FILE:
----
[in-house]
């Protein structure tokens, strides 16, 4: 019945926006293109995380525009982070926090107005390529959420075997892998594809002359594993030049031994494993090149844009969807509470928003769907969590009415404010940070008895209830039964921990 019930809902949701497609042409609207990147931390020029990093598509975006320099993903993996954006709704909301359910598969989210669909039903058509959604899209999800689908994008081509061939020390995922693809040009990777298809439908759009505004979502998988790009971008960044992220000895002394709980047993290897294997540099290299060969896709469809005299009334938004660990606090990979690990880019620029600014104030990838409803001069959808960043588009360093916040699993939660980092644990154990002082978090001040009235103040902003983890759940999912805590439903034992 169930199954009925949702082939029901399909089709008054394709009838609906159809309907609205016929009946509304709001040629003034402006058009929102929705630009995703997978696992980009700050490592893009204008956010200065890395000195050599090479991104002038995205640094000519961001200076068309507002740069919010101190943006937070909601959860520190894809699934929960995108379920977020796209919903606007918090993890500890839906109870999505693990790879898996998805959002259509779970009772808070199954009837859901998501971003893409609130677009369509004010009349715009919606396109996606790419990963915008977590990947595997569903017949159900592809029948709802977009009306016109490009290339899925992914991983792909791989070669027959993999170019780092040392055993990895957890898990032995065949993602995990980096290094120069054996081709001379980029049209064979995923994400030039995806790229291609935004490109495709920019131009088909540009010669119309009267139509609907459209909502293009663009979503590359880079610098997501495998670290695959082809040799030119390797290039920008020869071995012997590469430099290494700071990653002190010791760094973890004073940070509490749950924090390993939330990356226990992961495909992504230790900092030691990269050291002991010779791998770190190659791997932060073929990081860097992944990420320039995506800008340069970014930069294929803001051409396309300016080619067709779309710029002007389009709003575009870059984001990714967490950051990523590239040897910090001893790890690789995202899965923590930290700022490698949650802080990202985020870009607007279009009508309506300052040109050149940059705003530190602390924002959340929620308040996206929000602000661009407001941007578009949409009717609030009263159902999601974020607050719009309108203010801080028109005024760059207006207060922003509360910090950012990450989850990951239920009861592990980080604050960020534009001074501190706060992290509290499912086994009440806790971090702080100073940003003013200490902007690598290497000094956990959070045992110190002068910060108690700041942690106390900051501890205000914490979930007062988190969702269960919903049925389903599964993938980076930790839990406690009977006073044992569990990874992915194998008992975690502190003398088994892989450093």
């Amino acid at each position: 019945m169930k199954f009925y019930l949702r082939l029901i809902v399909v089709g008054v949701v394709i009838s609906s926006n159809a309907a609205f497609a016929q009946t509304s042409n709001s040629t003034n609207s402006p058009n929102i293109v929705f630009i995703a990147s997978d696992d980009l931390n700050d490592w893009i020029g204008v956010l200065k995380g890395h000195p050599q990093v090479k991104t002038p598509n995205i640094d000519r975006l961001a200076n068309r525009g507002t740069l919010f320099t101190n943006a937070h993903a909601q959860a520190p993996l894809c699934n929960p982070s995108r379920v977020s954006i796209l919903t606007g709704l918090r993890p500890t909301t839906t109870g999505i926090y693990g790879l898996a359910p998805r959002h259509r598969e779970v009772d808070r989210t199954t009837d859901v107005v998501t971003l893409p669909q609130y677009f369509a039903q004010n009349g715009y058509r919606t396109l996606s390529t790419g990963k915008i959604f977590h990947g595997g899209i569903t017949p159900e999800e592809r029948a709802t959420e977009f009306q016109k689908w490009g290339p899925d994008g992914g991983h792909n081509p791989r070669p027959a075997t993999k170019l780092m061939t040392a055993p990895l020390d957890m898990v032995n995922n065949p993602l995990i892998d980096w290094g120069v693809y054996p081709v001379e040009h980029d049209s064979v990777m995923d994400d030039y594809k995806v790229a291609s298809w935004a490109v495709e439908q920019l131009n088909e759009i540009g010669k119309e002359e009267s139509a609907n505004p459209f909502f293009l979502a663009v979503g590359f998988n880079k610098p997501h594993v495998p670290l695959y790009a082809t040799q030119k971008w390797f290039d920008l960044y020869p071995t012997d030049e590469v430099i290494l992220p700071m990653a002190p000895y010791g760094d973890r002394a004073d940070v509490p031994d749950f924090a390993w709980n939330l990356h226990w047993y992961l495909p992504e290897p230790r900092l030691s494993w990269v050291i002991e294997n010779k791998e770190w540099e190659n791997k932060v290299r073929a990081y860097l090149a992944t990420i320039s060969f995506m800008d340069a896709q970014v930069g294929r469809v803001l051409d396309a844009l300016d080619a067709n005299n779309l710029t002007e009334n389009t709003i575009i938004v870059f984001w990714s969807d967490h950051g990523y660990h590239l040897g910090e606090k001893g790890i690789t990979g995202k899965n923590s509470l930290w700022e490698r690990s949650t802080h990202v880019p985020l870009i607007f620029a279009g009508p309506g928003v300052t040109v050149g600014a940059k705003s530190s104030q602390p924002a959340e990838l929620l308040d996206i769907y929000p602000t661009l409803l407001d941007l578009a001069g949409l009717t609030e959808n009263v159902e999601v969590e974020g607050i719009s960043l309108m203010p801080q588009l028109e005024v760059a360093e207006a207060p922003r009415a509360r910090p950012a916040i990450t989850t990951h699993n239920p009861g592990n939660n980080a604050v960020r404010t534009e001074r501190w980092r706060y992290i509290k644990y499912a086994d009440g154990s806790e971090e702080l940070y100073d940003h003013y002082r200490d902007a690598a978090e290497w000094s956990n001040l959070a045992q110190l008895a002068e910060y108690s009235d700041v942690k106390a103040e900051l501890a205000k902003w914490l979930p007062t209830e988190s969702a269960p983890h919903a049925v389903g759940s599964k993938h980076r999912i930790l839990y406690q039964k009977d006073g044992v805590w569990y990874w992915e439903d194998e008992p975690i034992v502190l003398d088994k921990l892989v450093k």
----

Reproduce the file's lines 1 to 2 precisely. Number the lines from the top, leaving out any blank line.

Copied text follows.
[in-house]
């Protein structure tokens, strides 16, 4: 019945926006293109995380525009982070926090107005390529959420075997892998594809002359594993030049031994494993090149844009969807509470928003769907969590009415404010940070008895209830039964921990 019930809902949701497609042409609207990147931390020029990093598509975006320099993903993996954006709704909301359910598969989210669909039903058509959604899209999800689908994008081509061939020390995922693809040009990777298809439908759009505004979502998988790009971008960044992220000895002394709980047993290897294997540099290299060969896709469809005299009334938004660990606090990979690990880019620029600014104030990838409803001069959808960043588009360093916040699993939660980092644990154990002082978090001040009235103040902003983890759940999912805590439903034992 169930199954009925949702082939029901399909089709008054394709009838609906159809309907609205016929009946509304709001040629003034402006058009929102929705630009995703997978696992980009700050490592893009204008956010200065890395000195050599090479991104002038995205640094000519961001200076068309507002740069919010101190943006937070909601959860520190894809699934929960995108379920977020796209919903606007918090993890500890839906109870999505693990790879898996998805959002259509779970009772808070199954009837859901998501971003893409609130677009369509004010009349715009919606396109996606790419990963915008977590990947595997569903017949159900592809029948709802977009009306016109490009290339899925992914991983792909791989070669027959993999170019780092040392055993990895957890898990032995065949993602995990980096290094120069054996081709001379980029049209064979995923994400030039995806790229291609935004490109495709920019131009088909540009010669119309009267139509609907459209909502293009663009979503590359880079610098997501495998670290695959082809040799030119390797290039920008020869071995012997590469430099290494700071990653002190010791760094973890004073940070509490749950924090390993939330990356226990992961495909992504230790900092030691990269050291002991010779791998770190190659791997932060073929990081860097992944990420320039995506800008340069970014930069294929803001051409396309300016080619067709779309710029002007389009709003575009870059984001990714967490950051990523590239040897910090001893790890690789995202899965923590930290700022490698949650802080990202985020870009607007279009009508309506300052040109050149940059705003530190602390924002959340929620308040996206929000602000661009407001941007578009949409009717609030009263159902999601974020607050719009309108203010801080028109005024760059207006207060922003509360910090950012990450989850990951239920009861592990980080604050960020534009001074501190706060992290509290499912086994009440806790971090702080100073940003003013200490902007690598290497000094956990959070045992110190002068910060108690700041942690106390900051501890205000914490979930007062988190969702269960919903049925389903599964993938980076930790839990406690009977006073044992569990990874992915194998008992975690502190003398088994892989450093």